By Lily Wang
On Sunday, April 9th, a United Airlines passenger was violently dragged off an overbooked flight. The victim, 69-year-old Dr. David Dao, suffered a concussion, broke his nose, and lost two teeth. After a short video of the shocking incident was released online, the internet took up arms in outrage against the airline company. Many people posted cut-up United loyalty cards while others expressed their sympathies for Dr. Dao. Unfortunately, United CEO Oscar Munoz did not address the issue with the same empathy as the rest of the world. Later that Monday, Munoz released a statement apologizing for having to “re-accommodate” customers. His corporate-speak and insensitive tone further ignited anger among Americans and sparked some accusations that racism led Dao to be targeted because he was Chinese. The company also issued an incorrect response that blamed Dao for being “disruptive and belligerent.”
Munoz’s ignorance of how wrongly Dao was treated, paired with United’s overall failure to put its customers first and inappropriate handling of the crisis, has resulted in a lot of internal churning for the company. Munoz must fix relations with not only Dr. Dao, but also the army of current and potential customers that back him.
To avoid tarnishing its brand image and losing even more customers, United recently embarked on an apology tour. In an attempt to make amends, Munoz had a change of heart in his most recent statement last Tuesday. He admitted to taking “full responsibility” for the catastrophe and rightfully labeled Dao’s mistreatment as a “truly horrific event.” On Good Morning America the next morning, Munoz confessed to feeling shame after watching what happened to Dao and promised that it would never happen again. United announced later that night that it would offer a full refund to every passenger on the flight.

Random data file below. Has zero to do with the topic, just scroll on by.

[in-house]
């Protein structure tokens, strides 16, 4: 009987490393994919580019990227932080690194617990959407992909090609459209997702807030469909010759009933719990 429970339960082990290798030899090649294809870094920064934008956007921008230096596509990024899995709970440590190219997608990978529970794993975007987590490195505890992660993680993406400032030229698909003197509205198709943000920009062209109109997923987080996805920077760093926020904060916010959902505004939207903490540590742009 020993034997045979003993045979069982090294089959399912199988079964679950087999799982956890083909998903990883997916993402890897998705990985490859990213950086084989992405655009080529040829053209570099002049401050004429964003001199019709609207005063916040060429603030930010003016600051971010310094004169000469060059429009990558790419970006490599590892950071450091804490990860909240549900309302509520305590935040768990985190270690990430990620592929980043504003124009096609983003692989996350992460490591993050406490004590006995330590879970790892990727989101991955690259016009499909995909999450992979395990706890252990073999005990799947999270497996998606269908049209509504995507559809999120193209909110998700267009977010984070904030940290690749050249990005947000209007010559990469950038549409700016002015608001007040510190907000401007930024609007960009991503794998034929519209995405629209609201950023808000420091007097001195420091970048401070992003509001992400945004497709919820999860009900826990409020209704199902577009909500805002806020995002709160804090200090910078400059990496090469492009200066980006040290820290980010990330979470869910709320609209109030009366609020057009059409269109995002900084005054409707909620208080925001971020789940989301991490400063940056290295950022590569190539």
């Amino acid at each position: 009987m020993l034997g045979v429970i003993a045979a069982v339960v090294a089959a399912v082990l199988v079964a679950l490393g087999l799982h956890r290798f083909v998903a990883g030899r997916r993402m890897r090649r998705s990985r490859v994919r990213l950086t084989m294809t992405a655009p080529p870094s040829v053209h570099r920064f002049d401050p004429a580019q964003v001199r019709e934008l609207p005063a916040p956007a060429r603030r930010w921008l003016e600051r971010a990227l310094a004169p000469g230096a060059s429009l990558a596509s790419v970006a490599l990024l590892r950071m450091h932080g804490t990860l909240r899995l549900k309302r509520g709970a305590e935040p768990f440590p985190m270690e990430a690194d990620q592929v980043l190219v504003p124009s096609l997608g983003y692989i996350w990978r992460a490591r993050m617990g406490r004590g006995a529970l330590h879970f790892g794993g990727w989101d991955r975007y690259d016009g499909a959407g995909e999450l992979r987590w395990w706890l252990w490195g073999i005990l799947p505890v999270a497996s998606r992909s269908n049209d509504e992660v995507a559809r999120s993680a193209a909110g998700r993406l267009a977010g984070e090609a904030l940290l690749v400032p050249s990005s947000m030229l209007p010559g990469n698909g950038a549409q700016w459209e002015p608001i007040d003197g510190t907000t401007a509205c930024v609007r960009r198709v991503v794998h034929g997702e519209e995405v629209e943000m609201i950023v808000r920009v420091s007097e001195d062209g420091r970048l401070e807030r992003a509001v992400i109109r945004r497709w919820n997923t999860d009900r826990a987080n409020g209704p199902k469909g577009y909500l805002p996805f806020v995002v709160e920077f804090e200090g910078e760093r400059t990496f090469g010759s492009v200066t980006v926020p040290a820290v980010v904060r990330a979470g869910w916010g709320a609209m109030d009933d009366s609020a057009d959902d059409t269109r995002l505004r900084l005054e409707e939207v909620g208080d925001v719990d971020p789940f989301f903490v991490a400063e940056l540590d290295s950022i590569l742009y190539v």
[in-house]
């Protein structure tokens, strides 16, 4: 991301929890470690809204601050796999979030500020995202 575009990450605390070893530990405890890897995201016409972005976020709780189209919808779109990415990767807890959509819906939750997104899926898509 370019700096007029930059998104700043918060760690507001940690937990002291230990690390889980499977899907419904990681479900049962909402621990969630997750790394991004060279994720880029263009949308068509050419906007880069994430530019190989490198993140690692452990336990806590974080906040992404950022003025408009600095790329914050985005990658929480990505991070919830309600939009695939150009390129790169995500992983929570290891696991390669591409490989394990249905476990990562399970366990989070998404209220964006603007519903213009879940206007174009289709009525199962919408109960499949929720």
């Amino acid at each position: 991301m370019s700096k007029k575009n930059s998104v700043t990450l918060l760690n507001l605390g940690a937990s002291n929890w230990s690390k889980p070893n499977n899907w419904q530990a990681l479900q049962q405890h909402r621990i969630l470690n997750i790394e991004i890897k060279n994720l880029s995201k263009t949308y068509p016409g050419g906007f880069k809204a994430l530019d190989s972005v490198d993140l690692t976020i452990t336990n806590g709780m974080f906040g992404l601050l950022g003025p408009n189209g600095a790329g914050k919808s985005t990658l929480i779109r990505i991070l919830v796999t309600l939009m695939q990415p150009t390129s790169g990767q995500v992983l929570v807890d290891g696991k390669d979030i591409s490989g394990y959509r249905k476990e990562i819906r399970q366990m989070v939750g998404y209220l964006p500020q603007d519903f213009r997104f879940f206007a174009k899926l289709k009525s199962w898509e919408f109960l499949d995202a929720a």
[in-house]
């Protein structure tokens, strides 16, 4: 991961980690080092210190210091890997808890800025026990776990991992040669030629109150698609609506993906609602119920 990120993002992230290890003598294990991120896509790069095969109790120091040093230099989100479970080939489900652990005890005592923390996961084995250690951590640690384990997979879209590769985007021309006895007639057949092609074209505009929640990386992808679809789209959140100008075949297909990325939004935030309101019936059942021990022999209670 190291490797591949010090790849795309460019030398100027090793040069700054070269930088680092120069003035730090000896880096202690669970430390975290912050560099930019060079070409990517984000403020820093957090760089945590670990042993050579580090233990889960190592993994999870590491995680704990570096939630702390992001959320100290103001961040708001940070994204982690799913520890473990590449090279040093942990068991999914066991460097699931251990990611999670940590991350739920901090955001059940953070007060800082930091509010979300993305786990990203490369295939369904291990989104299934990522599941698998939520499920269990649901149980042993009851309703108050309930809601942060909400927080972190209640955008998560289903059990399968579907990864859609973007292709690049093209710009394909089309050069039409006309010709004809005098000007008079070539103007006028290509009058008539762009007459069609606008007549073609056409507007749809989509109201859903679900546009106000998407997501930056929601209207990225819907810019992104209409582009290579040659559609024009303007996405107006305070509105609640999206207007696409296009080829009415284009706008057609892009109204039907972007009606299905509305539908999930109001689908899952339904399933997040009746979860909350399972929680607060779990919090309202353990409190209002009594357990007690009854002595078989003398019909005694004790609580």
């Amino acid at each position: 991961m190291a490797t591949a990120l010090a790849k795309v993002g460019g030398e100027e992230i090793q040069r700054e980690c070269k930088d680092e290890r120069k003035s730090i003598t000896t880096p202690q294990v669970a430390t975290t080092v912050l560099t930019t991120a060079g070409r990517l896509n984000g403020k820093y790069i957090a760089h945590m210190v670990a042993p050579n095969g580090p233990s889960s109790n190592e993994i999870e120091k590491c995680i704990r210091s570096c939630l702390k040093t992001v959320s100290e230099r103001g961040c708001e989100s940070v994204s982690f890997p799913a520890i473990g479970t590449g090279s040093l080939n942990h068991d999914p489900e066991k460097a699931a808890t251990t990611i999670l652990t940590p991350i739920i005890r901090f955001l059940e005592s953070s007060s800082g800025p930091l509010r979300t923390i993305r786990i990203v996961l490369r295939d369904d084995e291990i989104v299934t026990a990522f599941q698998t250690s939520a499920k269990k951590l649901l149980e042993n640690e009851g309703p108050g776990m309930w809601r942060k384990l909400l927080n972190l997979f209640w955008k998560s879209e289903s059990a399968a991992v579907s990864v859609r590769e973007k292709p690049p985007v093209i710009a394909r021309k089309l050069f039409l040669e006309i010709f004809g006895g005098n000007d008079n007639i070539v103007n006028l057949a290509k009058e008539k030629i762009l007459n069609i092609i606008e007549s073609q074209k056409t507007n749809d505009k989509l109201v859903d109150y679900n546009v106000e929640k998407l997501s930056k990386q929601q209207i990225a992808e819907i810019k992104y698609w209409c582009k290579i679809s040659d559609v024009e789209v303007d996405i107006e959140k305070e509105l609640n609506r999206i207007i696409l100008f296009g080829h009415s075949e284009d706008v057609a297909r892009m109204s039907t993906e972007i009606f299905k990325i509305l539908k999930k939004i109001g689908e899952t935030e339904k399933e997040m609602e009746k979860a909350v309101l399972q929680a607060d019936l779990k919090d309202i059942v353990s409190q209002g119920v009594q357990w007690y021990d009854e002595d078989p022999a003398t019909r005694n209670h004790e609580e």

Furthermore, United took added steps to change its policy to help avoid future crises like this one. The airline stated that passengers already boarded on flights should never have to give up their seats, except for safety and security reasons. Additionally, to reduce overbooked flights, United plans to create a special call-center team that can develop solutions for overbooking problems. If the company had instilled a system like this earlier, the crisis may have been avoided entirely. More significantly, United vowed to dramatically increase the maximum amount of money that passengers can receive if they volunteer to give up their seats during overbooked flights from $1,350 to $10,000.
Although the changes that United is making are steering the company in the right direction, there is still much to be desired. Whether Munoz’s sudden change of heart was actually sincere or a PR ploy may never be known. However, the increase in possible compensation and more genuine apologizes from Munoz are starting to quell the crisis. United has taken full responsibility for what happened on the flight, an acceptance of corporate accountability that should warrant praise. In the end, the airline company and Dao have reached an amicable resolution. And with both parties ready to put the unfortunate incident behind them, maybe the rest of the world can be too.